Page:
An international team of astronomers known as the "black hole police" have discovered a dormant black hole located right next to the Milky Way.
The team, including Kareem El-Badry of the Harvard-Smithsonian Centre for Astrophysics - himself nicknamed the "black hole destroyer" - is famed throughout the astronomy community for debunking new discoveries of gravitational singularities.
However this time they found one for real, a rare dormant black hole revealed by observations of the Tarantula Nebula, part of the Large Magellanic Cloud, our nearest galactic neighbour.
"For the first time, our team got together to report on a black hole discovery, instead of rejecting one," said Dr Tomer Shenar, a Marie-Curie Fellow at Amsterdam University, who led the study which has been published in the prestigious journal Nature Astronomy.
Dr Sehnar's team found the black hole had been born from a star which vanished without any sign of a powerful explosion - "a needle in a haystack" as he described it.
While scientists have proposed similar black hole candidates, the team believe this is the first "dormant" stellar-mass black hole to be unambiguously detected outside of the Milky Way galaxy.
Dormant black holes don't emit high levels of X-ray radiation, which is normally how they are detected.
Stellar-mass black holes form when massive stars reach the end of their lives and then collapse under their own gravity.
In binary star systems, this process can leave behind a black hole orbiting in a dance with a luminous companion star - and that is what the team believe they found thanks to observations obtained by the European Southern Observatory's (ESO's) Very Large Telescope (VLT).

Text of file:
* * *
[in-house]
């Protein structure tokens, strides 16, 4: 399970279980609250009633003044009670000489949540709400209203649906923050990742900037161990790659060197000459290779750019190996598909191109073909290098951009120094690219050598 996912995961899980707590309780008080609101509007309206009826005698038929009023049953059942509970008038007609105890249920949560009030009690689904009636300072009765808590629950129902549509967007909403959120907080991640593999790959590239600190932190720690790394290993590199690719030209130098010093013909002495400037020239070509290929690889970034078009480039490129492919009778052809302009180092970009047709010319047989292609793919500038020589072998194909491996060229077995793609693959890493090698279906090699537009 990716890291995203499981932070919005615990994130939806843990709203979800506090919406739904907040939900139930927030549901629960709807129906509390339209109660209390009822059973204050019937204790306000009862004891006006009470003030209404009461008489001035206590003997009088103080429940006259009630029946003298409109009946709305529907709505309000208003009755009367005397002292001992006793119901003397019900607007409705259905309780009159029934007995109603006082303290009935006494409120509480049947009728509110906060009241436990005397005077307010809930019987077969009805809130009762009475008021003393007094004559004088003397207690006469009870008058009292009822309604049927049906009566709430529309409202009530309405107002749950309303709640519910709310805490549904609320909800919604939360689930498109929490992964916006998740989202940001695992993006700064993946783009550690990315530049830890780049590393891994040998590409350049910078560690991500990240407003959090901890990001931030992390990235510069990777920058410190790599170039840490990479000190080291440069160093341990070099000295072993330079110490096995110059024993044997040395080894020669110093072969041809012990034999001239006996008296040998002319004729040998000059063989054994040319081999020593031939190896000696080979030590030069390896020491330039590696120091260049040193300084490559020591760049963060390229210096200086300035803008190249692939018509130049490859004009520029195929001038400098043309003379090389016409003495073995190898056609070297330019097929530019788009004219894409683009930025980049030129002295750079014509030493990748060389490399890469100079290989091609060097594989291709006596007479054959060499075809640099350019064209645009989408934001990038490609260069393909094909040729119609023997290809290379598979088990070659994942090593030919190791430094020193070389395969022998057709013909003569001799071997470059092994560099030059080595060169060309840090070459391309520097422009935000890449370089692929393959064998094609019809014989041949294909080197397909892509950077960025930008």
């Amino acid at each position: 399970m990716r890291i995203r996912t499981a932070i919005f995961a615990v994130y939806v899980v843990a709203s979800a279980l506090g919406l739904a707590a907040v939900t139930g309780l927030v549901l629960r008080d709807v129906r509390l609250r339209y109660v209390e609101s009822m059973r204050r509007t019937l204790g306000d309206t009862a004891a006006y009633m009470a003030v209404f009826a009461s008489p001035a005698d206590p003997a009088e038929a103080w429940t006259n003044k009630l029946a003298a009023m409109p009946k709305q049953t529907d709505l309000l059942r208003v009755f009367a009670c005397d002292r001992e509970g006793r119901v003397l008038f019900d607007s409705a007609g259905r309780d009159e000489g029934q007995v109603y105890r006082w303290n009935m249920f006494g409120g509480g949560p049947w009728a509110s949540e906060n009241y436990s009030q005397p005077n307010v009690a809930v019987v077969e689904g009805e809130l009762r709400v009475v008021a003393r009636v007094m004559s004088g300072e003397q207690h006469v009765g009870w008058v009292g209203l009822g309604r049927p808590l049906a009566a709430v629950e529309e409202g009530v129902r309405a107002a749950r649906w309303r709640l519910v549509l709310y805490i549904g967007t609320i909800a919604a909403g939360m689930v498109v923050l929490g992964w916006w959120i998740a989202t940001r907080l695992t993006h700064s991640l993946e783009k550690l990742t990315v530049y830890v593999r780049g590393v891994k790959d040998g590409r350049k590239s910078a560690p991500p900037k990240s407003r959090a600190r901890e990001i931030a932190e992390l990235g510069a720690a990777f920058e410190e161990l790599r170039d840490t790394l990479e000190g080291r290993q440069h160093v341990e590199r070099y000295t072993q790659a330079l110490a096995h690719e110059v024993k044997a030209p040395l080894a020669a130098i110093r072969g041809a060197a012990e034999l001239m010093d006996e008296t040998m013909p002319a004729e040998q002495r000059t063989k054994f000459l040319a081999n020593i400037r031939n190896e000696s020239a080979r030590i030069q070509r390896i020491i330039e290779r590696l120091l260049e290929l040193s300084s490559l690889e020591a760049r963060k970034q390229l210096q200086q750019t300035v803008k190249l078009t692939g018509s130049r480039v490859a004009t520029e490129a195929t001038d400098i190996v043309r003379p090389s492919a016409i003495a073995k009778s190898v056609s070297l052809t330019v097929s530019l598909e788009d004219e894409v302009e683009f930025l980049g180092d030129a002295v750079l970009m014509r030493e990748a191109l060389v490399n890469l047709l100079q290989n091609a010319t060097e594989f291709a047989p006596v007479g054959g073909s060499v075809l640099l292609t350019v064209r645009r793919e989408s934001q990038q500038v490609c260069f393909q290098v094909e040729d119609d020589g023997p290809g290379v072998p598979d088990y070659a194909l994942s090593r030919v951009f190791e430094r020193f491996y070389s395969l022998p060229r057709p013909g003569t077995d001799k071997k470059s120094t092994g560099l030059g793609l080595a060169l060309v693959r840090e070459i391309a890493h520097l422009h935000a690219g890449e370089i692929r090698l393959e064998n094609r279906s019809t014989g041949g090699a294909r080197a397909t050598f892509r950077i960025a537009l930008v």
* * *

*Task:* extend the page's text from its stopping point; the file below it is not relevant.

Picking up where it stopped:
It is at least nine times the mass of our own Sun and orbits a hot, blue star weighing 25 times the Sun's mass.
"It is incredible that we hardly know of any dormant black holes, given how common astronomers believe them to be," explained co-author Pablo Marchant of KU Leuven.
"For more than two years now, we have been looking for such black-hole-binary systems," added co-author Julia Bodensteiner, a research fellow at ESO in Germany.
"I was very excited when I heard about VFTS 243, which in my opinion is the most convincing candidate reported to date."
"The star that formed the black hole in VFTS 243 appears to have collapsed entirely, with no sign of a previous explosion," explained Dr Shenar.
"Evidence for this 'direct-collapse' scenario has been emerging recently, but our study arguably provides one of the most direct indications. This has enormous implications for the origin of black-hole mergers in the cosmos."
The team say that despite their nickname of being the "black hole police" they actively encourage scrutiny of their study, which has been peer-reviewed.
They hope it will help other astronomers discover similar stellar-mass black holes orbiting massive stars - thousands of which are predicted to exist both in our galaxy and the Magellanic Clouds.
"Of course, I expect others in the field to pore over our analysis carefully, and to try to cook up alternative models," Dr El-Badry says. "It's a very exciting project to be involved in."